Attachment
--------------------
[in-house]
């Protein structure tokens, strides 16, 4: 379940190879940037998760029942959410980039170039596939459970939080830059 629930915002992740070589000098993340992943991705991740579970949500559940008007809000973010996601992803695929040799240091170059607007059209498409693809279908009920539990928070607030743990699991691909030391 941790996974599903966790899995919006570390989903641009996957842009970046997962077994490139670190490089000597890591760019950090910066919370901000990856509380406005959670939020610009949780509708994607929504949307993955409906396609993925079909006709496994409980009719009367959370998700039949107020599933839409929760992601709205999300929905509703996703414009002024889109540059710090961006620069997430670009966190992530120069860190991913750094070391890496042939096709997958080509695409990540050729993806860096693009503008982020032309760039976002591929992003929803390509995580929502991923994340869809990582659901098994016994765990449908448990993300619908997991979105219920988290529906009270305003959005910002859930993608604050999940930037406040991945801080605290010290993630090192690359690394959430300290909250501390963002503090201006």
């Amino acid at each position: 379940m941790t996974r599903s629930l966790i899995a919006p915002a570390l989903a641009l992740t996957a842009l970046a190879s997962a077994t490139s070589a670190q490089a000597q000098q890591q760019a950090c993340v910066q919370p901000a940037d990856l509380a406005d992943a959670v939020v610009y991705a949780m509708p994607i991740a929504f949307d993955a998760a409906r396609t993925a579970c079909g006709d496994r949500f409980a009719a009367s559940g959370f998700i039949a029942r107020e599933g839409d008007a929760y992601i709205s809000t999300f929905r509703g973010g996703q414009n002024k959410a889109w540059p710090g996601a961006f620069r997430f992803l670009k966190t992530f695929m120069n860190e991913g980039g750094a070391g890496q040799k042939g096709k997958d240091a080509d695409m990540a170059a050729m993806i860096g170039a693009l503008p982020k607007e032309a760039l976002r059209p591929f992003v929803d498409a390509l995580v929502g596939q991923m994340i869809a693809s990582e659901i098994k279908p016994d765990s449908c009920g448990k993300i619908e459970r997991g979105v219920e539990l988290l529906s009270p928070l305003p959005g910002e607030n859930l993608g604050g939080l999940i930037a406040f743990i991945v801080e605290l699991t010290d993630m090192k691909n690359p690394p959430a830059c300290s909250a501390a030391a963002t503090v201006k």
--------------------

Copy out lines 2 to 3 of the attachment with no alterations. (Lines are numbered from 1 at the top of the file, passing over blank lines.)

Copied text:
């Protein structure tokens, strides 16, 4: 379940190879940037998760029942959410980039170039596939459970939080830059 629930915002992740070589000098993340992943991705991740579970949500559940008007809000973010996601992803695929040799240091170059607007059209498409693809279908009920539990928070607030743990699991691909030391 941790996974599903966790899995919006570390989903641009996957842009970046997962077994490139670190490089000597890591760019950090910066919370901000990856509380406005959670939020610009949780509708994607929504949307993955409906396609993925079909006709496994409980009719009367959370998700039949107020599933839409929760992601709205999300929905509703996703414009002024889109540059710090961006620069997430670009966190992530120069860190991913750094070391890496042939096709997958080509695409990540050729993806860096693009503008982020032309760039976002591929992003929803390509995580929502991923994340869809990582659901098994016994765990449908448990993300619908997991979105219920988290529906009270305003959005910002859930993608604050999940930037406040991945801080605290010290993630090192690359690394959430300290909250501390963002503090201006």
């Amino acid at each position: 379940m941790t996974r599903s629930l966790i899995a919006p915002a570390l989903a641009l992740t996957a842009l970046a190879s997962a077994t490139s070589a670190q490089a000597q000098q890591q760019a950090c993340v910066q919370p901000a940037d990856l509380a406005d992943a959670v939020v610009y991705a949780m509708p994607i991740a929504f949307d993955a998760a409906r396609t993925a579970c079909g006709d496994r949500f409980a009719a009367s559940g959370f998700i039949a029942r107020e599933g839409d008007a929760y992601i709205s809000t999300f929905r509703g973010g996703q414009n002024k959410a889109w540059p710090g996601a961006f620069r997430f992803l670009k966190t992530f695929m120069n860190e991913g980039g750094a070391g890496q040799k042939g096709k997958d240091a080509d695409m990540a170059a050729m993806i860096g170039a693009l503008p982020k607007e032309a760039l976002r059209p591929f992003v929803d498409a390509l995580v929502g596939q991923m994340i869809a693809s990582e659901i098994k279908p016994d765990s449908c009920g448990k993300i619908e459970r997991g979105v219920e539990l988290l529906s009270p928070l305003p959005g910002e607030n859930l993608g604050g939080l999940i930037a406040f743990i991945v801080e605290l699991t010290d993630m090192k691909n690359p690394p959430a830059c300290s909250a501390a030391a963002t503090v201006k």